TRY ME

Try Valo for free

We want to show you something amazing.

We'll send you a link to download a fully functional Valo copy to play with.



Great! Check your email and enjoy Valo



Apologies, we seem to be having a problem processing your input, please try again

Creating a cluster

Starting the first node

First, extract the ZIP package and copy the licence provided into the license folder.

To create a single node cluster, first configure the name of the node. This is used when performing cluster operations using the API:

./bin/valo config set valo.node.name firstNode

In order to add other nodes, we must also configure the hostname of the node. This can be a host or IP address that will be reachable from the other nodes. It does not have to be reachable from API clients:

./bin/valo config set valo.node.host valo1.valo.io

Finally, simply run the binary:

./bin/valo

You can tell when it is ready to use based on the log messages:

16:13:38.268 INFO - All front ends have started

For a quick introduction to creating streams and running queries using the API, see API Quickstart.

Starting an additional node

To add a new node into the cluster, first configure and start it in the same manner as the first node.

Valo is designed to scale out to use the resources available so we recommend deploying each node on a separate physical machine.

At a minimum, the new node must have a different name to the first node:

./bin/valo config set valo.node.name secondNode

with the hostname of the machine it is running on:

./bin/valo config set valo.node.host valo2.valo.io

Now we run the node as before:

./bin/valo

Note: This will start a new one node cluster just as we did in the first step. Next we need to add the new node to the cluster.

Adding it to the cluster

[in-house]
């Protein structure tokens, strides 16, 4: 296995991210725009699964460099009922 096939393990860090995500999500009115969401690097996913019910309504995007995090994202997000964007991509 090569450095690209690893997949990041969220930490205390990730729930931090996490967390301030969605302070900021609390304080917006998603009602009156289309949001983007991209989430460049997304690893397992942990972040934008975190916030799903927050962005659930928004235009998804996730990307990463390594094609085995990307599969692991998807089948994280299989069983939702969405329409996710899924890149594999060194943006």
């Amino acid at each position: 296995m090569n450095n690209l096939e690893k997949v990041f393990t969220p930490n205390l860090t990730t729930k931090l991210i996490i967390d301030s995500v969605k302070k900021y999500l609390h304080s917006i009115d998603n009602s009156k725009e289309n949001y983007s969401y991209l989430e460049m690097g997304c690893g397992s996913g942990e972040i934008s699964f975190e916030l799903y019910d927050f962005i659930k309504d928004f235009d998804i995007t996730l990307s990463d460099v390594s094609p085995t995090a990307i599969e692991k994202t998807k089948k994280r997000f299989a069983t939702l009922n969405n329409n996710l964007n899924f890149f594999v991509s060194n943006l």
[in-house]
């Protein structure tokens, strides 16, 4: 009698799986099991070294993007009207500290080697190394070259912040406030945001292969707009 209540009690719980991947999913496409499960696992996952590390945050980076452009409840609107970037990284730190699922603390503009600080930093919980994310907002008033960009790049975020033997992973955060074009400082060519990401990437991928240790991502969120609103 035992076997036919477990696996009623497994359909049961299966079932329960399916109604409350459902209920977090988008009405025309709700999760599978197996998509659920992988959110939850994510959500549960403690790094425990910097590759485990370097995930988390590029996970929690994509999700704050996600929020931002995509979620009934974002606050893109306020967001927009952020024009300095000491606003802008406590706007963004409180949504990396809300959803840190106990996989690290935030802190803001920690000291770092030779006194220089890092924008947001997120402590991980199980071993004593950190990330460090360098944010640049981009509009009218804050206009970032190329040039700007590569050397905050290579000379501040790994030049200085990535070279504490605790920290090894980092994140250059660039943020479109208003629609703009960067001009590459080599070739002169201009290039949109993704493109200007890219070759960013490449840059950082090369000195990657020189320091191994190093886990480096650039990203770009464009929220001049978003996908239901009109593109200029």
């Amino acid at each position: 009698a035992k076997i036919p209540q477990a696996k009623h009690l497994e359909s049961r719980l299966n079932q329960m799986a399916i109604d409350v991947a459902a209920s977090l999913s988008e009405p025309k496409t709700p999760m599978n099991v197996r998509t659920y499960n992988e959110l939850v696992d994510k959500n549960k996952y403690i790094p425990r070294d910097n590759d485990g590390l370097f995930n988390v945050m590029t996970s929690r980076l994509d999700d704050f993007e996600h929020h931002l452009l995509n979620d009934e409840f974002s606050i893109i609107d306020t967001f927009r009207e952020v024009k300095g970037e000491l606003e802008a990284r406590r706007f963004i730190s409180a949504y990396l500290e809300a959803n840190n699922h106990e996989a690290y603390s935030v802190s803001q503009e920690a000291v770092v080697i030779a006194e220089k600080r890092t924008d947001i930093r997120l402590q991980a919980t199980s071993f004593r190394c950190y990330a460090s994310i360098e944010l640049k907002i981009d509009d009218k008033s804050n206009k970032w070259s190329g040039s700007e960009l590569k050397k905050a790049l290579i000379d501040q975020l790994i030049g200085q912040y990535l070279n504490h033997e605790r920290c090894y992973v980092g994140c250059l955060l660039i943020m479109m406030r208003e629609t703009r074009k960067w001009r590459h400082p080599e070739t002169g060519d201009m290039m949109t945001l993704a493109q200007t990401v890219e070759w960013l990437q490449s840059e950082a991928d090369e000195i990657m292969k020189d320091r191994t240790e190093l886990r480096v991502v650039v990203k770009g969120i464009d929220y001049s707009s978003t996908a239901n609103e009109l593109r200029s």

To join the new node to the cluster we need to use the Cluster API. The cluster command provides access to this from the shell. Assuming the first node in step 1 was started on the default ports, we simply run:

./bin/valo cluster add -p 8888

This should join the node to the cluster. We have now increased the size of the cluster!

The new node is now Joining. This means that existing nodes are transferring data to it to ensure an optimal usage of all storage resources in the cluster. The amount of data to transfer is in proportion to the amount of data stored and may take some time.

You can check on the progress of these transfers, again using the Cluster API. Once all transfers are complete, the node will move to Joined and can receive API requests.

Note

Multiple nodes can be added in a single request. In general this will be faster than adding each node individually, as the number of data transfers between nodes can be minimised. See Adding nodes.

Verify the cluster

At any stage, you can check the state of the cluster membership using the cluster command:

./bin/valo cluster state

You can also verify the cluster using the test command:

./bin/valo test

Restarting nodes

Once joined into a cluster, a node will remember the state of the cluster on disk. If it is restarted, it will join back in.